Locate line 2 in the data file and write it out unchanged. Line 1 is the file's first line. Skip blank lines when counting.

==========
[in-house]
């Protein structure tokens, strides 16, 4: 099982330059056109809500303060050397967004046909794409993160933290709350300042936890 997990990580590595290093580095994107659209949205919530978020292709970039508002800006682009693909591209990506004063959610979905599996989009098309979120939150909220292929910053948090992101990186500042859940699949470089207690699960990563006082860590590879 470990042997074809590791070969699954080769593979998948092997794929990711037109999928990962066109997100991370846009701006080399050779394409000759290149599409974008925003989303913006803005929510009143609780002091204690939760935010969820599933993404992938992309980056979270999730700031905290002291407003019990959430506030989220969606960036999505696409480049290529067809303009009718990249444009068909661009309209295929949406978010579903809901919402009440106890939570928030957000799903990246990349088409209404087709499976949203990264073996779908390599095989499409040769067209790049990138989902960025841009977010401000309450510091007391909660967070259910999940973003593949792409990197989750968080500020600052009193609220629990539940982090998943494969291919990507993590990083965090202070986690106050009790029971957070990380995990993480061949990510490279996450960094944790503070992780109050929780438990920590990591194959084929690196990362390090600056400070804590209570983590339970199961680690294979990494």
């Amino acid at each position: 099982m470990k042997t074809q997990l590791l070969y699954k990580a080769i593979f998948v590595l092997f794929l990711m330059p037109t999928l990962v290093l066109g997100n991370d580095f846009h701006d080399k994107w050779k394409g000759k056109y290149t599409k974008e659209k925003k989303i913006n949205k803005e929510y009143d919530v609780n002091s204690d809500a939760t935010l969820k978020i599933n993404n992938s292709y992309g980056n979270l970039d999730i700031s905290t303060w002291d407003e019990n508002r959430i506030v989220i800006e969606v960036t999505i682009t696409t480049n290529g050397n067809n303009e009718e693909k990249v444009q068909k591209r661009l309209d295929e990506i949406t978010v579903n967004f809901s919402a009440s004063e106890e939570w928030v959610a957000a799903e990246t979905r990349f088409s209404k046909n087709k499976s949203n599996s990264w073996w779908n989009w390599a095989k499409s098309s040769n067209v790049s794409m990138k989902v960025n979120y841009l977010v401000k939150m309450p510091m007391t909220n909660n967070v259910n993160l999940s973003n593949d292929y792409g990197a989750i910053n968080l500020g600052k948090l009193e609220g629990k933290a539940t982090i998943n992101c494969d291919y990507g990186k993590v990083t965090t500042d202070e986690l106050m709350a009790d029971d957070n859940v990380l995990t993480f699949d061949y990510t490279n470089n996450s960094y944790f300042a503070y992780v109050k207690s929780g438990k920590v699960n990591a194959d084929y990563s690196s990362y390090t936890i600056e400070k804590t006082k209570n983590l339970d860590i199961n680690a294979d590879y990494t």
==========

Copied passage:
């Protein structure tokens, strides 16, 4: 099982330059056109809500303060050397967004046909794409993160933290709350300042936890 997990990580590595290093580095994107659209949205919530978020292709970039508002800006682009693909591209990506004063959610979905599996989009098309979120939150909220292929910053948090992101990186500042859940699949470089207690699960990563006082860590590879 470990042997074809590791070969699954080769593979998948092997794929990711037109999928990962066109997100991370846009701006080399050779394409000759290149599409974008925003989303913006803005929510009143609780002091204690939760935010969820599933993404992938992309980056979270999730700031905290002291407003019990959430506030989220969606960036999505696409480049290529067809303009009718990249444009068909661009309209295929949406978010579903809901919402009440106890939570928030957000799903990246990349088409209404087709499976949203990264073996779908390599095989499409040769067209790049990138989902960025841009977010401000309450510091007391909660967070259910999940973003593949792409990197989750968080500020600052009193609220629990539940982090998943494969291919990507993590990083965090202070986690106050009790029971957070990380995990993480061949990510490279996450960094944790503070992780109050929780438990920590990591194959084929690196990362390090600056400070804590209570983590339970199961680690294979990494």